The Ultrasonic Planetary Core Drill project seeks to build a device that can take a sample of rocky, sandy or frozen material from depths of 30cm underground, place it inside a capsule, and then seal it closed. In late 2016 we will be going to one of the most Mars-like places on Earth, Antarctica, to test how the device might work in space.
This programme will develop and test some of the technology that future sample return missions might need as we seek to learn more about the history of our universe. We have found that drilling is quite difficult in low gravity because it is very hard to develop the weight-on-bit we take for granted on Earth, and sealing the sample container is essential because we will need to make sure that any volatiles (such as water ice) are retained until the sample is safely inside a secure laboratory. We are therefore investigating how low-force drilling concepts, such as ultrasonic percussion, could be used to gain access to the near-to-mid subsurface of the Moon, Mars or elsewhere.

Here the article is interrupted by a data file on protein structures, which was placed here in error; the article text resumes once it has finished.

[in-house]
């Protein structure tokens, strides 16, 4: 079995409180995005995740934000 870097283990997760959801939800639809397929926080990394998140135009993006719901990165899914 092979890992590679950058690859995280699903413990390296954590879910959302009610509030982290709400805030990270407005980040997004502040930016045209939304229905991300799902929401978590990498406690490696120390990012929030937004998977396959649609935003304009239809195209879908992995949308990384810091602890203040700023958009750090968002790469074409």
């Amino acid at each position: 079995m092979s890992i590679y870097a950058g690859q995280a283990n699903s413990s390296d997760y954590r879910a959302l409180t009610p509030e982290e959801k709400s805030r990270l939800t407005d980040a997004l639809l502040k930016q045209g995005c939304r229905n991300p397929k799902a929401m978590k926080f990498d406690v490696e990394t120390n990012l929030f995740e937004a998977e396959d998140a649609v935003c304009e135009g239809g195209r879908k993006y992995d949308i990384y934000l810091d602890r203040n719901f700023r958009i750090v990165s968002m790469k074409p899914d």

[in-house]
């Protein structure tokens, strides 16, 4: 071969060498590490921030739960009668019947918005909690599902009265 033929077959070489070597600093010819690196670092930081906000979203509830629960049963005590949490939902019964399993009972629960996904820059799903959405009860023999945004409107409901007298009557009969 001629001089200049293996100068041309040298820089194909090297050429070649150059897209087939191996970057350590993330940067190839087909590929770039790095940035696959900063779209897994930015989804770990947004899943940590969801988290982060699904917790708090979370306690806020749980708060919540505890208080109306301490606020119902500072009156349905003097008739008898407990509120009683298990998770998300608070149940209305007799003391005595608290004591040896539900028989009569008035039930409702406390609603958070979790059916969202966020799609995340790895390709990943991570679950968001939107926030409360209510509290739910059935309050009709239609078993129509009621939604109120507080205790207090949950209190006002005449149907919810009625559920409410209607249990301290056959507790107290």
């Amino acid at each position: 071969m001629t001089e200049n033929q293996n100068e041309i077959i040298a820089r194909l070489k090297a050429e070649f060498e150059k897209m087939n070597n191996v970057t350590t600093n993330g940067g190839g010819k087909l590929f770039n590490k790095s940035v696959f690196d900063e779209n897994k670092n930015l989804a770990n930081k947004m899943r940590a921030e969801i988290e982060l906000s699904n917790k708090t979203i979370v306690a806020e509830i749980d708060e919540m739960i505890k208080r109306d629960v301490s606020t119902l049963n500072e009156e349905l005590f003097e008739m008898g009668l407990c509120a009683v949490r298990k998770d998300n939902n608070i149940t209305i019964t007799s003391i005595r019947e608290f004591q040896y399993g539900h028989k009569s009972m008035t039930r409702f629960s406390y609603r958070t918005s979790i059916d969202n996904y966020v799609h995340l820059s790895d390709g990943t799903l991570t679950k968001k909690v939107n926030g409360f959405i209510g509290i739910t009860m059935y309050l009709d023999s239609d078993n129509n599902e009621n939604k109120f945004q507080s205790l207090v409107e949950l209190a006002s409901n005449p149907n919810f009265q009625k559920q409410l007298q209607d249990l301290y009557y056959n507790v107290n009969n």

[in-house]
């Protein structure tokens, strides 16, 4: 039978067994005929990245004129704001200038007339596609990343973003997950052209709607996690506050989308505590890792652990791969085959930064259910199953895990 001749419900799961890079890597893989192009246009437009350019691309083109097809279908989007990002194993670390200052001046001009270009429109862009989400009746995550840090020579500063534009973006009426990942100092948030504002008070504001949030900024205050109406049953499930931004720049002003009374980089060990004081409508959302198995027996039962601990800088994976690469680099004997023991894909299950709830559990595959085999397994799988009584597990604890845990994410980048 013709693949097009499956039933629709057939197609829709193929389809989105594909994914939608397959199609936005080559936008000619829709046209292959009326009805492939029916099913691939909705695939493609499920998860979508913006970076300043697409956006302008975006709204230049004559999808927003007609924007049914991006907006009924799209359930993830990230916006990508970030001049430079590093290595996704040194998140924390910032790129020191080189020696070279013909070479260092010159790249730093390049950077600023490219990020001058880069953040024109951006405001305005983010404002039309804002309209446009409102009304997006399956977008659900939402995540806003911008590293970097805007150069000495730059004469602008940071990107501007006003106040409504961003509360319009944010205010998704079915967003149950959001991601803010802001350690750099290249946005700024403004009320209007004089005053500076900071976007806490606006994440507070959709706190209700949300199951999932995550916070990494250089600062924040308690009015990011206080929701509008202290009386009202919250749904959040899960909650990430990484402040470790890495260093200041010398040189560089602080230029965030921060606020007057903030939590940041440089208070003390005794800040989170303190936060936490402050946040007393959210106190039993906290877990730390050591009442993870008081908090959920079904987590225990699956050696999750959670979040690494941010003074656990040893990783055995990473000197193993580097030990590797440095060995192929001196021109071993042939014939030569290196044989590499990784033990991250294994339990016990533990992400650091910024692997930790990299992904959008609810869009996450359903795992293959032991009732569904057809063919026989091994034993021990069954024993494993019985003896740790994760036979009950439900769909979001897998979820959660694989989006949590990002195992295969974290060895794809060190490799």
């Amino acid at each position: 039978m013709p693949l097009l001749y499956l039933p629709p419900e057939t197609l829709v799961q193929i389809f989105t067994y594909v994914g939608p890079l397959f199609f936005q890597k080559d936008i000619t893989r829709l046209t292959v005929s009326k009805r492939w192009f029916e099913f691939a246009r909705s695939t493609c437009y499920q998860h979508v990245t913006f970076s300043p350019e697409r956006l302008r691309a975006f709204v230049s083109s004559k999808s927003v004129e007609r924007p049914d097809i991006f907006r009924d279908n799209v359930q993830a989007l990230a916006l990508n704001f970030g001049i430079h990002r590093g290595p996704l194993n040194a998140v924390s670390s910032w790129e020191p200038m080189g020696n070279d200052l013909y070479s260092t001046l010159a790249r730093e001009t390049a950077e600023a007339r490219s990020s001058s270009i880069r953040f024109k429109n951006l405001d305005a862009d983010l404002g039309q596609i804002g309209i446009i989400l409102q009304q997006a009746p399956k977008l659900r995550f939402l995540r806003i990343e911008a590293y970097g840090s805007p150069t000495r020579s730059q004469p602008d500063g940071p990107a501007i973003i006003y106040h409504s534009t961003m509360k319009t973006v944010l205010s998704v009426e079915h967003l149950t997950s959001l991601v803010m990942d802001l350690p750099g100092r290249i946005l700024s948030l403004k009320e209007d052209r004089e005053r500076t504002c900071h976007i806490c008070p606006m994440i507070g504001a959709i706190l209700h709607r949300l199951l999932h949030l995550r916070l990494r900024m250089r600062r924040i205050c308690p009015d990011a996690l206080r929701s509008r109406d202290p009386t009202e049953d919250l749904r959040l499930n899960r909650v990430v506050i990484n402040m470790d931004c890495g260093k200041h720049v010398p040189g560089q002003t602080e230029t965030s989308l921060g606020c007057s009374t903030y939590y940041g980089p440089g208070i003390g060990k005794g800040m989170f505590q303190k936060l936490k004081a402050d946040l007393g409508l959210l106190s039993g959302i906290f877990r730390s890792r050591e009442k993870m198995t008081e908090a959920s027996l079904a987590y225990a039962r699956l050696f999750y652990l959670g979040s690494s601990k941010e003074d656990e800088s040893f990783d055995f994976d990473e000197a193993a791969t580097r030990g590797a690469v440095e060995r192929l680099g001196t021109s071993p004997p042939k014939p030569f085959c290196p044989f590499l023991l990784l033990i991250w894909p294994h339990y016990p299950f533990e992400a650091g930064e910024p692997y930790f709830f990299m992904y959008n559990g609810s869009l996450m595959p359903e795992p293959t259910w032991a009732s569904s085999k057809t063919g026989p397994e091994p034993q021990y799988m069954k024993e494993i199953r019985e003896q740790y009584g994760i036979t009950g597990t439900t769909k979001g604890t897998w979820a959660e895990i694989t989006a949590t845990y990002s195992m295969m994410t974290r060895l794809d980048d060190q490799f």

The research leading to our results has received funding from the European Union Seventh Framework Programme (FP7/2007-2013)